Blockchain is a distributed ledger technology that provides a shared, immutable, and transparent history to the participants in the network of all the actions that have happened. Currently, different types of blockchain technologies exist, including private permissioned implementations that allow governance of the network participants and secure management of sensitive data.
Blockchain has already demonstrated its potential in numerous POCs and implementations in production in Switzerland and abroad. Deployments are live in various business areas such as supply-chain management, finance (e.g., payments in crypto-currencies, tokenization), healthcare data management, ticketing services, eVoting, cars and planes configuration and maintenance, among others. Increasingly, companies are moving past the initial stage of testing whether blockchain is a good solution to a specific business problem (i.e., developing a POC) and are starting the work of adopting this technology in production networks.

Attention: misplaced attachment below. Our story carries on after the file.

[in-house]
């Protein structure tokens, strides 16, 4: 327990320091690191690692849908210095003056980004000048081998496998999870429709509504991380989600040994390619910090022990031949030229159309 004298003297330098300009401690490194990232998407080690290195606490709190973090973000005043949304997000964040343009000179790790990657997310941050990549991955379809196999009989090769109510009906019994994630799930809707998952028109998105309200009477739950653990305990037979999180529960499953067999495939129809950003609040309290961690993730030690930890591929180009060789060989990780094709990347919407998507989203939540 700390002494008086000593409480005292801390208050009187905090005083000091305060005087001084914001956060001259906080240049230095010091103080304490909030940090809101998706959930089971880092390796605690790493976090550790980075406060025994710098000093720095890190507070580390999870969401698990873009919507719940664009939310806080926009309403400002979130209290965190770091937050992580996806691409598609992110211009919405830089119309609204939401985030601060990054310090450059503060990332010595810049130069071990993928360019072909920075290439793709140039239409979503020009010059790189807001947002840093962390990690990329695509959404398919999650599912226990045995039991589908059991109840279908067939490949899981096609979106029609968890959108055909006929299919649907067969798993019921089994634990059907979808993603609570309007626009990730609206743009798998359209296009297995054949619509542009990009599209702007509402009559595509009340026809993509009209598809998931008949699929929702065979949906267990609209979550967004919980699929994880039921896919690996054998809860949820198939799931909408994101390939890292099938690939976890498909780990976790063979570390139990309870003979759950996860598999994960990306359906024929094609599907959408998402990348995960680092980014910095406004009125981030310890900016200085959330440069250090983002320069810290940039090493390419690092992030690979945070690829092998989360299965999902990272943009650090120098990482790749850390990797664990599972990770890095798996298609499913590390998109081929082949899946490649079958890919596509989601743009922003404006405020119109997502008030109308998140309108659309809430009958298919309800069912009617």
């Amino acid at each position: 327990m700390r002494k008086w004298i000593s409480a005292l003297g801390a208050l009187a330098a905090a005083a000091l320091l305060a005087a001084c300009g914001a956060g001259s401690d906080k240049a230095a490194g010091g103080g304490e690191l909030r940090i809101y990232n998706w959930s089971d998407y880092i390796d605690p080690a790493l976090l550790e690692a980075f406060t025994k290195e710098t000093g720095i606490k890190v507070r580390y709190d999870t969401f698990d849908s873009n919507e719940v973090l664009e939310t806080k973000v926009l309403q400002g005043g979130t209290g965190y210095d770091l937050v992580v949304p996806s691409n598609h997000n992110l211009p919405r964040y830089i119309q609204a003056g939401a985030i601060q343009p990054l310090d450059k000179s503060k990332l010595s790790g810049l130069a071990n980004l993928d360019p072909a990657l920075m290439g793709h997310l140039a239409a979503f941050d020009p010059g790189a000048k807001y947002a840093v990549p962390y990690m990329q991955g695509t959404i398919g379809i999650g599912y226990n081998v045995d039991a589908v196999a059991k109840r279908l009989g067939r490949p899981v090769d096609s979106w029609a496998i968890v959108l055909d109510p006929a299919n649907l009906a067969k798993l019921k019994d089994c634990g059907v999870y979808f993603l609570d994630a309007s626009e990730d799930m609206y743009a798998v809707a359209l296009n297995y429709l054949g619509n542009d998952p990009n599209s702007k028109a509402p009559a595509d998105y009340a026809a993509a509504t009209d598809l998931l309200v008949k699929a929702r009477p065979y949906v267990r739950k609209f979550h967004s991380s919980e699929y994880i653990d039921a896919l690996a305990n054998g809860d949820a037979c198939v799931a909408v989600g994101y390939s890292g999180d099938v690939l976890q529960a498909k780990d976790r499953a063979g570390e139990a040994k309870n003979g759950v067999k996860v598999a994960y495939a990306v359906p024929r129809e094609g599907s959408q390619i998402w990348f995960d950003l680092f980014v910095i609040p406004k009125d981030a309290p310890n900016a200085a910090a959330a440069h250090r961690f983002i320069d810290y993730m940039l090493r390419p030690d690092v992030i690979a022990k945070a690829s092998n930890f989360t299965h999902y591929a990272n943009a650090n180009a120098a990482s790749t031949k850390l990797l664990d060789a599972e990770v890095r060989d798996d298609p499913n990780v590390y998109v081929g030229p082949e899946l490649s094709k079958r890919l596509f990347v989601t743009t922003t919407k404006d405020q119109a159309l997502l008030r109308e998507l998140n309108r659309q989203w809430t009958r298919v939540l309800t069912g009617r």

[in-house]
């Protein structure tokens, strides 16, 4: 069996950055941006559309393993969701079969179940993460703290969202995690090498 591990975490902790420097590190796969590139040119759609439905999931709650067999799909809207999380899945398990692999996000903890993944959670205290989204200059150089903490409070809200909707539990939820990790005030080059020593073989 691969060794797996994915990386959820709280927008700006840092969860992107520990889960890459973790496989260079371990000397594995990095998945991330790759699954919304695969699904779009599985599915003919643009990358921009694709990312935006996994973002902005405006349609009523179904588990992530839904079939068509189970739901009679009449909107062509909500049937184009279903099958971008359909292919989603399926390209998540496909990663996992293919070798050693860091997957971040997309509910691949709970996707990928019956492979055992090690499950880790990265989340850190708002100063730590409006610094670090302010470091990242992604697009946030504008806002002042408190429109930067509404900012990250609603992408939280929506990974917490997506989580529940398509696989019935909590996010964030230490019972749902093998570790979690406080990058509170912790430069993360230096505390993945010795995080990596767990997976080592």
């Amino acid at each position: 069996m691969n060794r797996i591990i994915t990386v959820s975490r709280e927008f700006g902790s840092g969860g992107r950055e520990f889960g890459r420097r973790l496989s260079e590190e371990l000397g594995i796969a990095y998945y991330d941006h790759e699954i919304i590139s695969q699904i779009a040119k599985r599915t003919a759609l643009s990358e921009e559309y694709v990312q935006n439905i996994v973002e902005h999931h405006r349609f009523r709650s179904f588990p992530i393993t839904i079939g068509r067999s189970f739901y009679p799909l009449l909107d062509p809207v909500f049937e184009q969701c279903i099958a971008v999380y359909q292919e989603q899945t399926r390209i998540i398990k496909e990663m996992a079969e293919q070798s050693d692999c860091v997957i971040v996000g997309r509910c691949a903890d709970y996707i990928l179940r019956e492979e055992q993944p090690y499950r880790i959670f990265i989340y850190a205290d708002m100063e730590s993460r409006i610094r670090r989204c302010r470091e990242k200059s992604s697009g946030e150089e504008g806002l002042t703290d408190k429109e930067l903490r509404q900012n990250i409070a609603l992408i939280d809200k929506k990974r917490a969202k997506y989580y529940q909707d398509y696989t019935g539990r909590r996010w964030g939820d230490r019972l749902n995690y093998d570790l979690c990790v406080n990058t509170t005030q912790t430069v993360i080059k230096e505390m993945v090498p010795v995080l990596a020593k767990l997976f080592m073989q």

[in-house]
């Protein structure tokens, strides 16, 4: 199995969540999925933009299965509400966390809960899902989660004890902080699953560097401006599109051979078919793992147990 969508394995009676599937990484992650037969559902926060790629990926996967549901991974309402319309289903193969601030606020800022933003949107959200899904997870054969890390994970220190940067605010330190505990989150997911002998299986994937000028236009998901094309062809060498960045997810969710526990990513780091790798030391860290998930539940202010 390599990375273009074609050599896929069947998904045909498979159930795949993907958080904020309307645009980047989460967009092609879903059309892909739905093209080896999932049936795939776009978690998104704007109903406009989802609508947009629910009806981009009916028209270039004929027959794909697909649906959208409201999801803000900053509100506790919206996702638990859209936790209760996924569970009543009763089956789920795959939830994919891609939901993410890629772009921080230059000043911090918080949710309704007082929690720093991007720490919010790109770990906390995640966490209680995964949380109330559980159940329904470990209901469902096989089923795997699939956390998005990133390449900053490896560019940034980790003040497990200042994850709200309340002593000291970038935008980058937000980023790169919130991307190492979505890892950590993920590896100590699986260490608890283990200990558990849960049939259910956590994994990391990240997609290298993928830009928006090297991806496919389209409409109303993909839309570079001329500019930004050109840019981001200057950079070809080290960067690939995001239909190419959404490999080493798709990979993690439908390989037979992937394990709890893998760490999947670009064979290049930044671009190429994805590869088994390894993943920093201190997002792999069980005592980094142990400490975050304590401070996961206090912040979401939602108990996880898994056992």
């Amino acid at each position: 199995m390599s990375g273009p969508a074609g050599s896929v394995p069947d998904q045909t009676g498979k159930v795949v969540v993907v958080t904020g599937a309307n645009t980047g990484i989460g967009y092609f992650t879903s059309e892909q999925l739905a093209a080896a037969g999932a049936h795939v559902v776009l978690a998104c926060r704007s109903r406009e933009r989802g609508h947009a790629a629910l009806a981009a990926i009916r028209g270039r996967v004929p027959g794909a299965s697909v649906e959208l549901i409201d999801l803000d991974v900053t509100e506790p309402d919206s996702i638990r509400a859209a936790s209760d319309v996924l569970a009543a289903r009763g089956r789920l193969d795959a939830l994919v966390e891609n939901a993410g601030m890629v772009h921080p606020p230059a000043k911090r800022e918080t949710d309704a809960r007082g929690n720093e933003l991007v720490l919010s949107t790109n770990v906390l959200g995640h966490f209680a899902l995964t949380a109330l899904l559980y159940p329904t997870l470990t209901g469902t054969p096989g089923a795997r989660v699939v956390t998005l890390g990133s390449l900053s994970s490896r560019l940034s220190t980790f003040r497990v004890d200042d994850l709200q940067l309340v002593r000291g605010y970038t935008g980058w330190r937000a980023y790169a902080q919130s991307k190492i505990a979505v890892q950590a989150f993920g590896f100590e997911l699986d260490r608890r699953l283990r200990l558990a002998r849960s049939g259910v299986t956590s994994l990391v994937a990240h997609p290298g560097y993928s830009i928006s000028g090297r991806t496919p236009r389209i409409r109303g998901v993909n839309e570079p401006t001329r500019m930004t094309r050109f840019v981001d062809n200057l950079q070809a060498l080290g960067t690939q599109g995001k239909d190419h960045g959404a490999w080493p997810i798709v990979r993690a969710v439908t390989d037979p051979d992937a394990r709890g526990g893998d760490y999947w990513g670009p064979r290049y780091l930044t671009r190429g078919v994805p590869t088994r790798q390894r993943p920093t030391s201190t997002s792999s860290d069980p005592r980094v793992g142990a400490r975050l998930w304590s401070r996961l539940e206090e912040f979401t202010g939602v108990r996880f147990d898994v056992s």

The move from a successful POC implementation to a production deployment brings many added challenges such as ongoing management, integration (on both the technology and business process fronts), security and budgeting. Here are some key areas where advanced consideration and preparation can smooth a production implementation:
- Deployment options for running and maintaining the blockchain nodes and other components of the blockchain network.